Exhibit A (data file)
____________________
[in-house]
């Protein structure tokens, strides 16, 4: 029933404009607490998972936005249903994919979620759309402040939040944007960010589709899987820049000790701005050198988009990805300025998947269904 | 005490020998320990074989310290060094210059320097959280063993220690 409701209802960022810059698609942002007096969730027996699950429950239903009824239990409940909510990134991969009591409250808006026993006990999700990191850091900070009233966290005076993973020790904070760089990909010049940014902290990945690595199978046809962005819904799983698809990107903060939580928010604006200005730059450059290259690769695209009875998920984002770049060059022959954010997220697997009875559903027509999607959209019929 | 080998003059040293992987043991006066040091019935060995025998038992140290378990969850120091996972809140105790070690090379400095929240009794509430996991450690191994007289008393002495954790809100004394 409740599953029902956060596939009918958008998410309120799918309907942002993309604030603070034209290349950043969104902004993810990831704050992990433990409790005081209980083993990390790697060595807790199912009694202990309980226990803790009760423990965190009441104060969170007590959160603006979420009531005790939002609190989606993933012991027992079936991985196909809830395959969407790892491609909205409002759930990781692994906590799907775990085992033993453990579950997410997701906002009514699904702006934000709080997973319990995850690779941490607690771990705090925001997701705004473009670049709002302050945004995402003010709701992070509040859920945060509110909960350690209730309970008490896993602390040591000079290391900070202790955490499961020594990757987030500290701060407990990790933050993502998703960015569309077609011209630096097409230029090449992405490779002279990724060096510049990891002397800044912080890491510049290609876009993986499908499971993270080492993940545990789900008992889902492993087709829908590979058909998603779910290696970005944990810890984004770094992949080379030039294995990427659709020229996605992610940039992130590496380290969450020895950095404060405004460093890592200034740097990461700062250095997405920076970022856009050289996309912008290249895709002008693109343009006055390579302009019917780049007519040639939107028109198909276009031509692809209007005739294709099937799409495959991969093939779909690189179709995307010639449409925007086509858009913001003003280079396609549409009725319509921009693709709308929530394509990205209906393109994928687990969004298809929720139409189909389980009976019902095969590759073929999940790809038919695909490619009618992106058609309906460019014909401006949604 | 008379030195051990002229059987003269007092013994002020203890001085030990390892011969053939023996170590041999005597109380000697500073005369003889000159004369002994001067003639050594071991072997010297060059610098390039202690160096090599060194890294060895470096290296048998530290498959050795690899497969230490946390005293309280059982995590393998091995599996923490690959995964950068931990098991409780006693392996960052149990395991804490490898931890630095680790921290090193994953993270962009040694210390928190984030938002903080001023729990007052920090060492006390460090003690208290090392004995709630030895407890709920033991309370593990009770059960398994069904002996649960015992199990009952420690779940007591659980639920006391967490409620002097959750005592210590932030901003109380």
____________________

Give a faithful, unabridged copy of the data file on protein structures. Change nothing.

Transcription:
[in-house]
């Protein structure tokens, strides 16, 4: 029933404009607490998972936005249903994919979620759309402040939040944007960010589709899987820049000790701005050198988009990805300025998947269904 | 005490020998320990074989310290060094210059320097959280063993220690 409701209802960022810059698609942002007096969730027996699950429950239903009824239990409940909510990134991969009591409250808006026993006990999700990191850091900070009233966290005076993973020790904070760089990909010049940014902290990945690595199978046809962005819904799983698809990107903060939580928010604006200005730059450059290259690769695209009875998920984002770049060059022959954010997220697997009875559903027509999607959209019929 | 080998003059040293992987043991006066040091019935060995025998038992140290378990969850120091996972809140105790070690090379400095929240009794509430996991450690191994007289008393002495954790809100004394 409740599953029902956060596939009918958008998410309120799918309907942002993309604030603070034209290349950043969104902004993810990831704050992990433990409790005081209980083993990390790697060595807790199912009694202990309980226990803790009760423990965190009441104060969170007590959160603006979420009531005790939002609190989606993933012991027992079936991985196909809830395959969407790892491609909205409002759930990781692994906590799907775990085992033993453990579950997410997701906002009514699904702006934000709080997973319990995850690779941490607690771990705090925001997701705004473009670049709002302050945004995402003010709701992070509040859920945060509110909960350690209730309970008490896993602390040591000079290391900070202790955490499961020594990757987030500290701060407990990790933050993502998703960015569309077609011209630096097409230029090449992405490779002279990724060096510049990891002397800044912080890491510049290609876009993986499908499971993270080492993940545990789900008992889902492993087709829908590979058909998603779910290696970005944990810890984004770094992949080379030039294995990427659709020229996605992610940039992130590496380290969450020895950095404060405004460093890592200034740097990461700062250095997405920076970022856009050289996309912008290249895709002008693109343009006055390579302009019917780049007519040639939107028109198909276009031509692809209007005739294709099937799409495959991969093939779909690189179709995307010639449409925007086509858009913001003003280079396609549409009725319509921009693709709308929530394509990205209906393109994928687990969004298809929720139409189909389980009976019902095969590759073929999940790809038919695909490619009618992106058609309906460019014909401006949604 | 008379030195051990002229059987003269007092013994002020203890001085030990390892011969053939023996170590041999005597109380000697500073005369003889000159004369002994001067003639050594071991072997010297060059610098390039202690160096090599060194890294060895470096290296048998530290498959050795690899497969230490946390005293309280059982995590393998091995599996923490690959995964950068931990098991409780006693392996960052149990395991804490490898931890630095680790921290090193994953993270962009040694210390928190984030938002903080001023729990007052920090060492006390460090003690208290090392004995709630030895407890709920033991309370593990009770059960398994069904002996649960015992199990009952420690779940007591659980639920006391967490409620002097959750005592210590932030901003109380």